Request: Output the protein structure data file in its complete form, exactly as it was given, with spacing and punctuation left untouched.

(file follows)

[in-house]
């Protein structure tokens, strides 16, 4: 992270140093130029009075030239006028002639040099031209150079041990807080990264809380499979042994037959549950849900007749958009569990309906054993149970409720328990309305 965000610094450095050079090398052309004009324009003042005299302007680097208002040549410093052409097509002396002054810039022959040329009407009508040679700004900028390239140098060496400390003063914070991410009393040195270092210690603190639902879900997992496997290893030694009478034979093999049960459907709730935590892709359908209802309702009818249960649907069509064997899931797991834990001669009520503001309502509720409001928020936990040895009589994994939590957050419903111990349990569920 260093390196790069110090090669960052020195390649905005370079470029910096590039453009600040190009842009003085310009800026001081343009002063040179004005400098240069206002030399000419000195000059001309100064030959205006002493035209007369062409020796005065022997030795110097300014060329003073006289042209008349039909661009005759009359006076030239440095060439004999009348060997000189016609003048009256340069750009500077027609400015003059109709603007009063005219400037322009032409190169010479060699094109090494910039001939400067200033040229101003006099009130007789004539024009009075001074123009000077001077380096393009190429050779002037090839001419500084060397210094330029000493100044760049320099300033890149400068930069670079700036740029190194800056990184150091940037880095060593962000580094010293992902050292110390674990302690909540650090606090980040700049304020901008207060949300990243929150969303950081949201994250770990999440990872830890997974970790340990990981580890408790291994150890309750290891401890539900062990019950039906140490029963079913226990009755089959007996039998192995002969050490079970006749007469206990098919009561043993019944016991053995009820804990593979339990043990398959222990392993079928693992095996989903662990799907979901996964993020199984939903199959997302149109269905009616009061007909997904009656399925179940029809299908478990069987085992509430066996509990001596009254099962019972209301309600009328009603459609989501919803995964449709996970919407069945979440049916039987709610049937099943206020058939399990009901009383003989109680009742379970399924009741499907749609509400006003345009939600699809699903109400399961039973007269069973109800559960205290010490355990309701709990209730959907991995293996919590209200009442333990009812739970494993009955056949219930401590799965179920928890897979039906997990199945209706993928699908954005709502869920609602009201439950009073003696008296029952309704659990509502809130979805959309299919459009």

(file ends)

[in-house]
């Protein structure tokens, strides 16, 4: 992270140093130029009075030239006028002639040099031209150079041990807080990264809380499979042994037959549950849900007749958009569990309906054993149970409720328990309305 965000610094450095050079090398052309004009324009003042005299302007680097208002040549410093052409097509002396002054810039022959040329009407009508040679700004900028390239140098060496400390003063914070991410009393040195270092210690603190639902879900997992496997290893030694009478034979093999049960459907709730935590892709359908209802309702009818249960649907069509064997899931797991834990001669009520503001309502509720409001928020936990040895009589994994939590957050419903111990349990569920 260093390196790069110090090669960052020195390649905005370079470029910096590039453009600040190009842009003085310009800026001081343009002063040179004005400098240069206002030399000419000195000059001309100064030959205006002493035209007369062409020796005065022997030795110097300014060329003073006289042209008349039909661009005759009359006076030239440095060439004999009348060997000189016609003048009256340069750009500077027609400015003059109709603007009063005219400037322009032409190169010479060699094109090494910039001939400067200033040229101003006099009130007789004539024009009075001074123009000077001077380096393009190429050779002037090839001419500084060397210094330029000493100044760049320099300033890149400068930069670079700036740029190194800056990184150091940037880095060593962000580094010293992902050292110390674990302690909540650090606090980040700049304020901008207060949300990243929150969303950081949201994250770990999440990872830890997974970790340990990981580890408790291994150890309750290891401890539900062990019950039906140490029963079913226990009755089959007996039998192995002969050490079970006749007469206990098919009561043993019944016991053995009820804990593979339990043990398959222990392993079928693992095996989903662990799907979901996964993020199984939903199959997302149109269905009616009061007909997904009656399925179940029809299908478990069987085992509430066996509990001596009254099962019972209301309600009328009603459609989501919803995964449709996970919407069945979440049916039987709610049937099943206020058939399990009901009383003989109680009742379970399924009741499907749609509400006003345009939600699809699903109400399961039973007269069973109800559960205290010490355990309701709990209730959907991995293996919590209200009442333990009812739970494993009955056949219930401590799965179920928890897979039906997990199945209706993928699908954005709502869920609602009201439950009073003696008296029952309704659990509502809130979805959309299919459009």